FATIGUE AND ASSOCIATED FACTORS IN ADULTS WITH INFLAMMATORY BOWEL DISEASE

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Date

2020-06-22

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Authors

Davis, Suja P

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East Carolina University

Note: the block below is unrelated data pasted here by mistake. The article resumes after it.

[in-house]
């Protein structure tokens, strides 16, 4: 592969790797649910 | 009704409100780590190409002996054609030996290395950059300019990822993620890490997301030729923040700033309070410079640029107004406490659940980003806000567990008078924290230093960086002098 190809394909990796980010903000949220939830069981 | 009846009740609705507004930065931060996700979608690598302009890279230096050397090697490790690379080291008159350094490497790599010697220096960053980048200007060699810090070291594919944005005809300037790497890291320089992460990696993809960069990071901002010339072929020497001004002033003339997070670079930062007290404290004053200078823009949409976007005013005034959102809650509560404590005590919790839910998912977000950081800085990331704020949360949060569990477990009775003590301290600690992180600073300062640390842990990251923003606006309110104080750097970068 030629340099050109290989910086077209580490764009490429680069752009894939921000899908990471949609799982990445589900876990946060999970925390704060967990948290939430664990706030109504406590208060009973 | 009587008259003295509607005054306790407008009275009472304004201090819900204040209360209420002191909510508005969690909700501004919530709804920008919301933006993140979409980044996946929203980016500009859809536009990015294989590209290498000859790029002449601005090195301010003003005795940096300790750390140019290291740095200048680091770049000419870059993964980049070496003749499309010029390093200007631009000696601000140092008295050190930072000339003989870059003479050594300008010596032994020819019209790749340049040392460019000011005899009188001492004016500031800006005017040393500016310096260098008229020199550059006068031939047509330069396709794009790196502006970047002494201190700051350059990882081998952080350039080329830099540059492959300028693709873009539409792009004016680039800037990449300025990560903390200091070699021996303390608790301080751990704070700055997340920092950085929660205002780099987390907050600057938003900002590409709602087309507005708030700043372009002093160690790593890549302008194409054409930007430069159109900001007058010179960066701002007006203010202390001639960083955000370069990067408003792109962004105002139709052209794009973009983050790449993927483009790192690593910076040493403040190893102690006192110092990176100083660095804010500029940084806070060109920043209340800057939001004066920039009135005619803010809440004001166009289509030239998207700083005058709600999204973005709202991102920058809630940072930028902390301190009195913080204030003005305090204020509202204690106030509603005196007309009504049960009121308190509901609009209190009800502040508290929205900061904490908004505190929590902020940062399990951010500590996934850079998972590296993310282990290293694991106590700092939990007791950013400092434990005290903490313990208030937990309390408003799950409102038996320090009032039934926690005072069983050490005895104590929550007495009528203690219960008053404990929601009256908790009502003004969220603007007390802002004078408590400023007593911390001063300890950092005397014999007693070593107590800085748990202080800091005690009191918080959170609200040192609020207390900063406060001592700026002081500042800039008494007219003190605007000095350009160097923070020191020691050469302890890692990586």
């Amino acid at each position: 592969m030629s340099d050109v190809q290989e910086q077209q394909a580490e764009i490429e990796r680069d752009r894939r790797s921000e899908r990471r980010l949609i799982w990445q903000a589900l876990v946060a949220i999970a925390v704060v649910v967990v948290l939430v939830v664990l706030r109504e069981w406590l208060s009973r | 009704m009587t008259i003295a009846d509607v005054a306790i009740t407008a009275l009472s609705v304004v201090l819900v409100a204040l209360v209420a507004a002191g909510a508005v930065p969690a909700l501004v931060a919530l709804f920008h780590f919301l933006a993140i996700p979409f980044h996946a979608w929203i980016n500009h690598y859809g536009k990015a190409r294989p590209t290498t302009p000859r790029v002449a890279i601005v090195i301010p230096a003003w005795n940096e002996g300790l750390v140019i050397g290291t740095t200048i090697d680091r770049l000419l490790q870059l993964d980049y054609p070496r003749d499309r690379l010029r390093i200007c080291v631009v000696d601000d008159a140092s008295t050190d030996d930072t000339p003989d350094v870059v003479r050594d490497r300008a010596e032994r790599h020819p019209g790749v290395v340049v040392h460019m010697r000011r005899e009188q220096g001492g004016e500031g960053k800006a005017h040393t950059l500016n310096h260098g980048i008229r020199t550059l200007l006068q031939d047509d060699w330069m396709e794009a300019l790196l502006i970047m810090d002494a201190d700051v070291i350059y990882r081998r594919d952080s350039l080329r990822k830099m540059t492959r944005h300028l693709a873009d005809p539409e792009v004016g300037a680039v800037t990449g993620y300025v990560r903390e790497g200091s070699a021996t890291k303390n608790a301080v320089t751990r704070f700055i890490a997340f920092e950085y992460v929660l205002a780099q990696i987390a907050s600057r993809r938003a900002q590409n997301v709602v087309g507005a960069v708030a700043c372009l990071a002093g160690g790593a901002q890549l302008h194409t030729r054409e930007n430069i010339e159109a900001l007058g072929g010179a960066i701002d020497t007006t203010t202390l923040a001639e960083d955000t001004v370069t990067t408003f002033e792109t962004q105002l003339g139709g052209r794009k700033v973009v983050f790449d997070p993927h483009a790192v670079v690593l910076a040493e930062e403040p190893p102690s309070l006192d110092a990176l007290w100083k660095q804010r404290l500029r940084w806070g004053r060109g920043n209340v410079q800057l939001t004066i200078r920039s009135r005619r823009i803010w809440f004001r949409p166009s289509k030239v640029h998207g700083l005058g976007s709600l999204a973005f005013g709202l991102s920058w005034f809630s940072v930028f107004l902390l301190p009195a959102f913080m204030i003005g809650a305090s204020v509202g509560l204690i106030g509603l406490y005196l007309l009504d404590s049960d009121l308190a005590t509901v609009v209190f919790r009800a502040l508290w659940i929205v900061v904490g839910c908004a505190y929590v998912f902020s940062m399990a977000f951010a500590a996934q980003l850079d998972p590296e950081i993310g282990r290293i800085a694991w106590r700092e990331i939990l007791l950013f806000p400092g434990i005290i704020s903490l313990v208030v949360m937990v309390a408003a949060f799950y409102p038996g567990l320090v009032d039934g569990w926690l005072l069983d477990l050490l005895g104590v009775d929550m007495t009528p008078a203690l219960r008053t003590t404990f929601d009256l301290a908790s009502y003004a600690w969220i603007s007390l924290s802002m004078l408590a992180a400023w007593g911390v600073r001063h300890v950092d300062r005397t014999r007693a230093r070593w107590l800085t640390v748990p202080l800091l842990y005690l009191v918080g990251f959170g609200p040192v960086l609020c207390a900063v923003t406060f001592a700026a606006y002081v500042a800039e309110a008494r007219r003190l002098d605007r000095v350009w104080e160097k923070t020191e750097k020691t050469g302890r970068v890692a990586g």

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Inflammatory bowel disease (IBD) is an autoimmune disorder of the gastrointestinal tract and is characterized by chronic inflammation. Ulcerative colitis (UC) and Crohn's disease (CD) are the two major forms of IBD. Fatigue is one of the most common symptoms reported by those with IBD and about 22% to 77% of adults with IBD experience fatigue. The purposes of this study were to develop a parsimonious model that describes the influencing factors of fatigue in adults with IBD, adults with CD and adults with UC. The study was a secondary analysis of cross sectional data obtained from IBD partners. The conceptual framework of the study was adapted from the middle range theory of unpleasant symptoms. The variables were organized as physiological, psychological and situational factors as influencing factors with fatigue as the symptom in the framework. The Patient Reported Outcomes Measurement Information System (PROMIS) short-form scales were used to measure fatigue, sleep disturbances, pain interference, anxiety, depression, and satisfaction with social roles (SSR). Additionally, physical activity, demographic and clinical variables were measured. The vast majority of the participants were White (92%) females (72%). The majority of the participants (85%) wre [less-than] 60 years of age. Majority of the participants (63%) had CD in this cohort. Three models were tested based on the conceptual framework to identify the direct and indirect effects of situational, physiological, and psychological factors on IBD-Fatigue. The data best fit with model with situational factors (physical activity and SSR) as the mediators for all adults with IBD, as well as in the stratified evaluation of adults with CD and UC. Significant direct effects were noted from disease activity, age, sleep disturbances, pain interference, anxiety and depression to fatigue in all adults with IBD as well as in adults with CD and UC (p [less-than]. 001). An additional direct effect was noted from narcotics to fatigue in adults with UC (p [less-than]. 001). Indirect effects were noted consistently from sleep disturbances, pain interference, and depression via physical activity and SSR in all final models in adults with IBD, adults with CD and adults with UC (p [less-than]. 001).

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